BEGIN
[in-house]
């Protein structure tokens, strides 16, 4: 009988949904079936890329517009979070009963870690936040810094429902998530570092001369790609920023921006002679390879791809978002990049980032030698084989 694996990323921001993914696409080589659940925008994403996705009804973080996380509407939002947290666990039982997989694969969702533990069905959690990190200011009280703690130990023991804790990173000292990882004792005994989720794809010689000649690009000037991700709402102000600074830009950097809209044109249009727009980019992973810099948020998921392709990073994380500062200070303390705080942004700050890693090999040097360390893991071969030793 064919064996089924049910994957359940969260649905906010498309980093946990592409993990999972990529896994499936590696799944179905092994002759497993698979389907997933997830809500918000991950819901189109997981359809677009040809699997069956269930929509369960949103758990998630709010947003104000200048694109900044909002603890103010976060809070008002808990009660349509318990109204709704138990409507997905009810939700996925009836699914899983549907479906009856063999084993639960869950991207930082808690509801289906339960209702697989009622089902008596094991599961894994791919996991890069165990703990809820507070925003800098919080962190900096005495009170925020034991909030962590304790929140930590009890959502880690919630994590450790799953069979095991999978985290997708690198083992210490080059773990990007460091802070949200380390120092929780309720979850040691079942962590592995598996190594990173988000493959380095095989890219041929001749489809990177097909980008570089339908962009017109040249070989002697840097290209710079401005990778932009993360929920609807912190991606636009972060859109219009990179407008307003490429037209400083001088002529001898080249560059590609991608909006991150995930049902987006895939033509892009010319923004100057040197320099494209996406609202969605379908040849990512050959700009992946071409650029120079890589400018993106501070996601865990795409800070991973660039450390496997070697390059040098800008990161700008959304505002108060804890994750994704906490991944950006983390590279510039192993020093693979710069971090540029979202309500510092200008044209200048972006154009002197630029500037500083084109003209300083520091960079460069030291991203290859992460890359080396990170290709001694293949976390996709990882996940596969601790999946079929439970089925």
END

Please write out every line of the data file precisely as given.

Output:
[in-house]
């Protein structure tokens, strides 16, 4: 009988949904079936890329517009979070009963870690936040810094429902998530570092001369790609920023921006002679390879791809978002990049980032030698084989 694996990323921001993914696409080589659940925008994403996705009804973080996380509407939002947290666990039982997989694969969702533990069905959690990190200011009280703690130990023991804790990173000292990882004792005994989720794809010689000649690009000037991700709402102000600074830009950097809209044109249009727009980019992973810099948020998921392709990073994380500062200070303390705080942004700050890693090999040097360390893991071969030793 064919064996089924049910994957359940969260649905906010498309980093946990592409993990999972990529896994499936590696799944179905092994002759497993698979389907997933997830809500918000991950819901189109997981359809677009040809699997069956269930929509369960949103758990998630709010947003104000200048694109900044909002603890103010976060809070008002808990009660349509318990109204709704138990409507997905009810939700996925009836699914899983549907479906009856063999084993639960869950991207930082808690509801289906339960209702697989009622089902008596094991599961894994791919996991890069165990703990809820507070925003800098919080962190900096005495009170925020034991909030962590304790929140930590009890959502880690919630994590450790799953069979095991999978985290997708690198083992210490080059773990990007460091802070949200380390120092929780309720979850040691079942962590592995598996190594990173988000493959380095095989890219041929001749489809990177097909980008570089339908962009017109040249070989002697840097290209710079401005990778932009993360929920609807912190991606636009972060859109219009990179407008307003490429037209400083001088002529001898080249560059590609991608909006991150995930049902987006895939033509892009010319923004100057040197320099494209996406609202969605379908040849990512050959700009992946071409650029120079890589400018993106501070996601865990795409800070991973660039450390496997070697390059040098800008990161700008959304505002108060804890994750994704906490991944950006983390590279510039192993020093693979710069971090540029979202309500510092200008044209200048972006154009002197630029500037500083084109003209300083520091960079460069030291991203290859992460890359080396990170290709001694293949976390996709990882996940596969601790999946079929439970089925």